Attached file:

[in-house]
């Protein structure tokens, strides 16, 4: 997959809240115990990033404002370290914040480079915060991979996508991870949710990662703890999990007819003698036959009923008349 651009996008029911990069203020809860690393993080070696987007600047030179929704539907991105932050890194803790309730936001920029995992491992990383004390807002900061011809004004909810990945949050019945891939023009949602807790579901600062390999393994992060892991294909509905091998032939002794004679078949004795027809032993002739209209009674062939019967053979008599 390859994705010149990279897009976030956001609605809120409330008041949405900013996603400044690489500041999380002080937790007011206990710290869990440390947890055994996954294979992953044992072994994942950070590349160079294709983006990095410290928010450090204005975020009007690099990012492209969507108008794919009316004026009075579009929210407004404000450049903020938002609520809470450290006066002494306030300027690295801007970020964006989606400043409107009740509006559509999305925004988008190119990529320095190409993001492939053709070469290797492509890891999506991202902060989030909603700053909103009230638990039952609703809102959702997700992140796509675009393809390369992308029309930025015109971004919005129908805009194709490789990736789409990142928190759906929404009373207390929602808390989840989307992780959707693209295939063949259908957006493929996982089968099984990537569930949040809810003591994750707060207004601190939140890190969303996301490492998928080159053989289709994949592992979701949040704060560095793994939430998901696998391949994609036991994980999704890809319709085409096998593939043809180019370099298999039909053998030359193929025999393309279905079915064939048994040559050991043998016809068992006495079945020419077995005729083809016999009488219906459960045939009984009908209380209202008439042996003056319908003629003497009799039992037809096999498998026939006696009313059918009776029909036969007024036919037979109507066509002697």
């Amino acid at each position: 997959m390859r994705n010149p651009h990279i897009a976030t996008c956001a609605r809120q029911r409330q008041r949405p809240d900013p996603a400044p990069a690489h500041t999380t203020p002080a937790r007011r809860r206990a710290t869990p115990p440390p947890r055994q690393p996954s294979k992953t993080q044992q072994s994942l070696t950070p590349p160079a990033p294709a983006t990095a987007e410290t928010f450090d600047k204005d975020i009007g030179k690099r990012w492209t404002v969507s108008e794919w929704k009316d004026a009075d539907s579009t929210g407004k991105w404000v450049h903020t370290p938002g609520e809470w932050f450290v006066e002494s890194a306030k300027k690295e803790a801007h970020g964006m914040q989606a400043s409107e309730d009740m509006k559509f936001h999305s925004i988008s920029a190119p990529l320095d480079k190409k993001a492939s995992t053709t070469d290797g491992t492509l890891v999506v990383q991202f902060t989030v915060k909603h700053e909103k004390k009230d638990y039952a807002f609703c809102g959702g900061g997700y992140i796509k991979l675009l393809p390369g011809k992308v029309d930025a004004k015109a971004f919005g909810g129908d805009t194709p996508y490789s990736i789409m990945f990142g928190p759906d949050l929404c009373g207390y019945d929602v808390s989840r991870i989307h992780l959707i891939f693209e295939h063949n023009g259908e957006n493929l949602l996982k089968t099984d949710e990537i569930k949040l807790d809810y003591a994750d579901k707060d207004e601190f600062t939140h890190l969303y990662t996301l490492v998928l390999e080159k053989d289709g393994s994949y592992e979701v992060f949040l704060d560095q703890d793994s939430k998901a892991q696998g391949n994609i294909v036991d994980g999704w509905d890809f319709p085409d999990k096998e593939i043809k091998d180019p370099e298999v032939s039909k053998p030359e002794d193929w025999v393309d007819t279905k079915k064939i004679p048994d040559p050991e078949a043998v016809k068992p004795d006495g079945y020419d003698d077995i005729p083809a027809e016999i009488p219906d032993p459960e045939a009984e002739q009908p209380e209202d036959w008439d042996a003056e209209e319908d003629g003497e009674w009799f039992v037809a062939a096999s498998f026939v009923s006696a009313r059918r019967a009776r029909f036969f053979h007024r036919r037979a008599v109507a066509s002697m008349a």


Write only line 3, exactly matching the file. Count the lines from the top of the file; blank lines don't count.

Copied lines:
């Amino acid at each position: 997959m390859r994705n010149p651009h990279i897009a976030t996008c956001a609605r809120q029911r409330q008041r949405p809240d900013p996603a400044p990069a690489h500041t999380t203020p002080a937790r007011r809860r206990a710290t869990p115990p440390p947890r055994q690393p996954s294979k992953t993080q044992q072994s994942l070696t950070p590349p160079a990033p294709a983006t990095a987007e410290t928010f450090d600047k204005d975020i009007g030179k690099r990012w492209t404002v969507s108008e794919w929704k009316d004026a009075d539907s579009t929210g407004k991105w404000v450049h903020t370290p938002g609520e809470w932050f450290v006066e002494s890194a306030k300027k690295e803790a801007h970020g964006m914040q989606a400043s409107e309730d009740m509006k559509f936001h999305s925004i988008s920029a190119p990529l320095d480079k190409k993001a492939s995992t053709t070469d290797g491992t492509l890891v999506v990383q991202f902060t989030v915060k909603h700053e909103k004390k009230d638990y039952a807002f609703c809102g959702g900061g997700y992140i796509k991979l675009l393809p390369g011809k992308v029309d930025a004004k015109a971004f919005g909810g129908d805009t194709p996508y490789s990736i789409m990945f990142g928190p759906d949050l929404c009373g207390y019945d929602v808390s989840r991870i989307h992780l959707i891939f693209e295939h063949n023009g259908e957006n493929l949602l996982k089968t099984d949710e990537i569930k949040l807790d809810y003591a994750d579901k707060d207004e601190f600062t939140h890190l969303y990662t996301l490492v998928l390999e080159k053989d289709g393994s994949y592992e979701v992060f949040l704060d560095q703890d793994s939430k998901a892991q696998g391949n994609i294909v036991d994980g999704w509905d890809f319709p085409d999990k096998e593939i043809k091998d180019p370099e298999v032939s039909k053998p030359e002794d193929w025999v393309d007819t279905k079915k064939i004679p048994d040559p050991e078949a043998v016809k068992p004795d006495g079945y020419d003698d077995i005729p083809a027809e016999i009488p219906d032993p459960e045939a009984e002739q009908p209380e209202d036959w008439d042996a003056e209209e319908d003629g003497e009674w009799f039992v037809a062939a096999s498998f026939v009923s006696a009313r059918r019967a009776r029909f036969f053979h007024r036919r037979a008599v109507a066509s002697m008349a």